PCPC Bookstore Update: May 2017
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PCPC Bookstore

Dear PCPC Bookstore Insider,

In this special edition of the monthly Bookstore email we want to introduce you, your friends, coworkers, and family members to a unique yet little known opportunity here at PCPC. The Pegasus Fellowship is an intensive program that invites one to grow theologically, devotionally, and practically for the good of our city. One aspect of the program involves reading and discussing great books. Blake Schwarz has highlighted some of them for us.

Blake, who has his Masters of Divinity from Reformed Theological Seminary, was Dean of The Cambridge School before coming to work at PCPC full time to develop The Pegasus Fellowship under our PCPC@Work umbrella. Learn more about The Pegasus Fellowship or apply for the next cohort (deadline is May 15) at www.pegasusfellowship.com.

Pegasus Picks


Celebration of Discipline

by Richard Foster


In the fellows program we want to develop spiritual disciplines that can be carried with us all over the city. As we engage in these practices we rely mostly on Richard Foster’s Celebration of Discipline. The disciplines have been traditionally categorized as “disciplines of abstinence” and “disciplines of engagement.” Foster arranges them as Inward, Outward and Corporate. For the purpose of the fellows’ curriculum, I categorize them as disciplines for personal renewal, disciplines for community renewal, and disciplines for cultural renewal.


Confessions of St. Augustine

by Augustine of Hippo


In this classic work Augustine presents to us a model of self-reflection that examines the situations, incorporates his emotions, and applies the word of God. Through his uncanny attentiveness to life and Scripture, Augustine develops the critical understanding of disordered desires and how that leads to idolatry. Our problem, he concludes, is not our desires, but the ordering of our desires and the relative strength of those desires. Lusts are those good desires that we desire too much, over and against our greatest desire to love God and neighbor.


Creation Regained: Biblical Basics for a Reformational Worldview

by Albert M. Wolters


Wolters helps unpack the profound significance of creation, fall, and redemption, particularly with respect to how our faith impacts our view of the world and our sense of calling in it. He allows the reader to see how our faith is indeed life-encompassing. At a pivotal point in the book he says, “All of this has been preparation for making the basic point that the redemption achieved by Jesus Christ is cosmic in the sense that it restores the whole creation.”


Dallas: A History of Big D

by Michael V. Hazel


In this concise overview, Hazel examines the city’s roots as a frontier market town, its development as a regional transportation center, and its growing pains as it entered the twentieth century. Ku Klux Klan dominance in the 1920s is chronicled, as well as the half-century of control by an elite group of businessmen. The narrative concludes with a look at today’s city, struggling with issues of diversity.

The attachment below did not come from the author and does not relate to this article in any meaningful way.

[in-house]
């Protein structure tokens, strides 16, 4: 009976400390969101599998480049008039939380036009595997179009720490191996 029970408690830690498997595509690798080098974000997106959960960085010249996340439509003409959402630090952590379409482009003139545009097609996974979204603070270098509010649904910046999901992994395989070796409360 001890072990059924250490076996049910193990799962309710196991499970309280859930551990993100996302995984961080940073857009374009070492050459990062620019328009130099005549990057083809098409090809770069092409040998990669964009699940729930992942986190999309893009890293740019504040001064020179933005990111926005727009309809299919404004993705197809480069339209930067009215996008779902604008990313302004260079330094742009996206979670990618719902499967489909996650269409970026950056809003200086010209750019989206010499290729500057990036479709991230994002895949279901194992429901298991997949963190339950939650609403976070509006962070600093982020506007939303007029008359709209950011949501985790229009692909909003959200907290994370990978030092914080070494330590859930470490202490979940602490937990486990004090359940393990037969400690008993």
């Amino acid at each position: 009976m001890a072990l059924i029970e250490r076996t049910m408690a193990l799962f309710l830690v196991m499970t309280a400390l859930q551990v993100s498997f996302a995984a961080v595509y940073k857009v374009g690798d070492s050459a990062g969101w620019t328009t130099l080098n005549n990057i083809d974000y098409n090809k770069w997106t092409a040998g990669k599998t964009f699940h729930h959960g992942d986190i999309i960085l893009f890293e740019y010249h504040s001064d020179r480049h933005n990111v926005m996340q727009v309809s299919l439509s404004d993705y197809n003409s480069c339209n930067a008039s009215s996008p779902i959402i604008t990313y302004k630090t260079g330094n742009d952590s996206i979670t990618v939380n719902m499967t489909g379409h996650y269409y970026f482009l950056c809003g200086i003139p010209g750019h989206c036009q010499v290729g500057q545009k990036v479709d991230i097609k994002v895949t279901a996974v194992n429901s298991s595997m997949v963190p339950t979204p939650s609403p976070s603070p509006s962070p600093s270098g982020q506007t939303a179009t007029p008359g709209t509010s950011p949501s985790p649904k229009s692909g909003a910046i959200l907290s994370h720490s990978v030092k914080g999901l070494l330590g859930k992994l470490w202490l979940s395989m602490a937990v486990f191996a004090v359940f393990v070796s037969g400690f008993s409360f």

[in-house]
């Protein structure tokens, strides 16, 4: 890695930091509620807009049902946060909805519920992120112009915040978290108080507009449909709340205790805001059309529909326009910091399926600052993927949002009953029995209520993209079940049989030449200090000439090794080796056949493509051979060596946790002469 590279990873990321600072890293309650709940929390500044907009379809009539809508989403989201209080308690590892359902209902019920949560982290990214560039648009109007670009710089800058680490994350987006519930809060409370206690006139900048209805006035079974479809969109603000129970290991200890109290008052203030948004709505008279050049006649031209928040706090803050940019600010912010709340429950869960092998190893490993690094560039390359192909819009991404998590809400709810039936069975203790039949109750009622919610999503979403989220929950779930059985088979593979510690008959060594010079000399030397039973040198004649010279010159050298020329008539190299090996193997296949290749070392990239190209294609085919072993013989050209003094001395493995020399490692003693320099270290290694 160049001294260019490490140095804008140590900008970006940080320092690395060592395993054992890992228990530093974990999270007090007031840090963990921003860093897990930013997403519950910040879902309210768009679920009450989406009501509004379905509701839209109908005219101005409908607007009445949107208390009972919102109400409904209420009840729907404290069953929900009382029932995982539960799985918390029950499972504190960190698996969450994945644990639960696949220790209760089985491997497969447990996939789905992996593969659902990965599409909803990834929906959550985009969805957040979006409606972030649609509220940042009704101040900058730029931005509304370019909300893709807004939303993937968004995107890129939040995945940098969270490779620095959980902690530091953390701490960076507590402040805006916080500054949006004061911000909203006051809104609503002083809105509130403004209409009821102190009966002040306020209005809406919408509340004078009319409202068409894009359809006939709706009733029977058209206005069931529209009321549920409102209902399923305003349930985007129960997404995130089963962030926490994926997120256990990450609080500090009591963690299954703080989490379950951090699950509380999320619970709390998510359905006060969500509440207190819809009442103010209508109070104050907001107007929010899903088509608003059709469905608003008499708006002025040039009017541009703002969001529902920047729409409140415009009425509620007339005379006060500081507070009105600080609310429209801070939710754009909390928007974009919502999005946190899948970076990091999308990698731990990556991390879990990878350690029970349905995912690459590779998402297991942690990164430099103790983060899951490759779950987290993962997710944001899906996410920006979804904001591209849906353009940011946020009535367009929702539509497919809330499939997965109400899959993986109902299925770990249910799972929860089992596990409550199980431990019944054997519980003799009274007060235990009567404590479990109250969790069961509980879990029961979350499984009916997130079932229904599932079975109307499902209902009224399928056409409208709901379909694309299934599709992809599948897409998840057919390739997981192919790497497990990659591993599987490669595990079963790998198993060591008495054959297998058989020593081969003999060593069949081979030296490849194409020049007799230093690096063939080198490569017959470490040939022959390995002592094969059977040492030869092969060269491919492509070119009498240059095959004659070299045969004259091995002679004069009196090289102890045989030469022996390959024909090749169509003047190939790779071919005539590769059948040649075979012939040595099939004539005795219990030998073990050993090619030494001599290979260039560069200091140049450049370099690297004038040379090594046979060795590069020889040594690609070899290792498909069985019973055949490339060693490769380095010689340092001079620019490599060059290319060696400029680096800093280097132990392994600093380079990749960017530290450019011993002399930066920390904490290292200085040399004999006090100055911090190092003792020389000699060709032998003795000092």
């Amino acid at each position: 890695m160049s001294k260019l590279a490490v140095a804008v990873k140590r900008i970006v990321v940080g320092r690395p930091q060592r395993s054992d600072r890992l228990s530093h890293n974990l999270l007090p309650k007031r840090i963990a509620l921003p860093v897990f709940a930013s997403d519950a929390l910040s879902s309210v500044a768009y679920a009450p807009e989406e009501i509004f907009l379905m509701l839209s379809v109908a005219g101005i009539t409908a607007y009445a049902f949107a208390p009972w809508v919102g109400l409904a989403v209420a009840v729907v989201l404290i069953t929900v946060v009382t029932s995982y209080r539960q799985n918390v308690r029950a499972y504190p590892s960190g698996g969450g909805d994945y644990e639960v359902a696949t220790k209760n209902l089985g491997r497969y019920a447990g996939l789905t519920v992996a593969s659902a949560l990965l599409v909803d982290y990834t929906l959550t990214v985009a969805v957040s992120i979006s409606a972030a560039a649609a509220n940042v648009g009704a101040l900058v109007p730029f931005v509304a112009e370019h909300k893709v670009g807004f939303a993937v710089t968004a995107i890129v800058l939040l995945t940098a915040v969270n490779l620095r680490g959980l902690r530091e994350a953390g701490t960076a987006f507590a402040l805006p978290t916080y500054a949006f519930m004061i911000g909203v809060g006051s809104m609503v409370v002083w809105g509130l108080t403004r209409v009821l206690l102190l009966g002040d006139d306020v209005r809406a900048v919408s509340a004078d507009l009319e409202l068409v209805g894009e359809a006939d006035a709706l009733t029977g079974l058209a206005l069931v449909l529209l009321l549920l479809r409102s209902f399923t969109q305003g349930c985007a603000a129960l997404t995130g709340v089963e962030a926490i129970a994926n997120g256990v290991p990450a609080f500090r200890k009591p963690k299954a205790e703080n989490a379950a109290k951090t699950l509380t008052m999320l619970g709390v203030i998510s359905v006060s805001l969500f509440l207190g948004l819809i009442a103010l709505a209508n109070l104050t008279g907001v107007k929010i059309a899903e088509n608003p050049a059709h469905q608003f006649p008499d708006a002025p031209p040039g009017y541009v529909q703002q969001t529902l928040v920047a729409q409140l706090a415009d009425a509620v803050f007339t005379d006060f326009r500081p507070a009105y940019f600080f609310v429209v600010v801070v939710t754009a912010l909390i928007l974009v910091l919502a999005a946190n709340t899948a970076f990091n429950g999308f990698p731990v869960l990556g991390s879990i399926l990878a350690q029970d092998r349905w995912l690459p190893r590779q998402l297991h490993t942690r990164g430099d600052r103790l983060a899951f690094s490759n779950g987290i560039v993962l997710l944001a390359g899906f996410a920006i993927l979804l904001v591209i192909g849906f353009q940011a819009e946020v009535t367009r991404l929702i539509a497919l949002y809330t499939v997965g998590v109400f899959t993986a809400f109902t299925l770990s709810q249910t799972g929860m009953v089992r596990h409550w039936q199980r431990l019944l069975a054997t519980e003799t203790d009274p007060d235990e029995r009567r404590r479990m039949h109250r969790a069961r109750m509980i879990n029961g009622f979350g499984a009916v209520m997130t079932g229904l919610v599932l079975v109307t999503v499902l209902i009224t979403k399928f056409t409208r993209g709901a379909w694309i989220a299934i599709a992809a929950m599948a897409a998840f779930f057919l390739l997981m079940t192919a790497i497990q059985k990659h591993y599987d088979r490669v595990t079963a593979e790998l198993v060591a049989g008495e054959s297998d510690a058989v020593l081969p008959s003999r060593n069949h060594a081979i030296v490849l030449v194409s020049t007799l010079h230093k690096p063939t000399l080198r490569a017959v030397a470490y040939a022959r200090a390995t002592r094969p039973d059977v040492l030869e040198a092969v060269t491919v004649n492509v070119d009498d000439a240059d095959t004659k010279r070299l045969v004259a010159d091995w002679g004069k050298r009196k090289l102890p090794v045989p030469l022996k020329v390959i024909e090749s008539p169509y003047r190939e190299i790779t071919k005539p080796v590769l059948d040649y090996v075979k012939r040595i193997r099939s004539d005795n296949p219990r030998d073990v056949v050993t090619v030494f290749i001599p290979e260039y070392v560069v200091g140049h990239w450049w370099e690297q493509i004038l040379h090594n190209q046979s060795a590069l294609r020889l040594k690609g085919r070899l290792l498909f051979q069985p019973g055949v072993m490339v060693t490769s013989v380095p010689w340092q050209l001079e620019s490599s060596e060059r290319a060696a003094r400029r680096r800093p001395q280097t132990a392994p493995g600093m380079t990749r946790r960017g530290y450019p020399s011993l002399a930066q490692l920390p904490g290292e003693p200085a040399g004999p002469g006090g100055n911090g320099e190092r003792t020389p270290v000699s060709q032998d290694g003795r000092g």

Every Good Endeavor

by Timothy Keller


As many of you know, Timothy Keller has been one of the leading voices in the modern faith and work discussion. In his book Every Good Endeavor, Keller highlights one of the most important aspects of the faith and work discussion by focusing on the Creation–Fall–Redemption paradigm. After all, “People cannot make sense of anything without attaching it to a storyline…if you get the story wrong, your response will be wrong.”


He Shines in All That’s Fair



Mouw helps us understand the idea of commonness, i.e. what is common between all of humanity, Christian and non-Christian alike. Functionally, we cannot operate in this world if we try to think differently about non-Christians than about ourselves. Many see the antithesis between elect and non-elect or church and world, but Mouw wants us to see it as an antithesis between sin and grace. After all, we all suffer from the effects of sin.


Lectures on Calvinism

by Abraham Kuyper


Kuyper is probably most well known for developing the concept of sphere sovereignty. This series of lectures given at Princeton Theological Seminary in 1898 represents some of his clearest thinking on the specific spheres of religion, science, politics, and the arts. His most famous line “Oh, no single piece of our mental world is to be hermetically sealed off from the rest, and there is not a square inch in the whole dominion of our human existence over which Christ, who is Sovereign over all, does not cry: ‘Mine!’”


Life Together

by Dietrich Bonhoeffer


There are many things that I love about Bonhoeffer’s work but the call to community is probably the greatest, "So the Christian, too, belongs not in the seclusion of a cloistered life but in the thick of foes." Nevertheless, he balances this call with practical wisdom: “Let him who cannot be alone beware of community…Let him who is not in community beware of being alone.”


Surprised by Hope

by N.T. Wright


N.T. Wright develops a deeper and richer understanding of heaven and the kingdom of God. He helps us understand our role in it as we process our calling alongside of His work, “We do not ‘build the kingdom’ all by ourselves, but we do build for the kingdom. All that we do in faith, hope, and love in the present, in obedience to our ascended Lord and in the power of his Spirit, will be enhanced and transformed at his appearing.”


For those who would like to read the coursework but may not have time to participate in a cohort at present, most of these texts can be found in our Bookstore.

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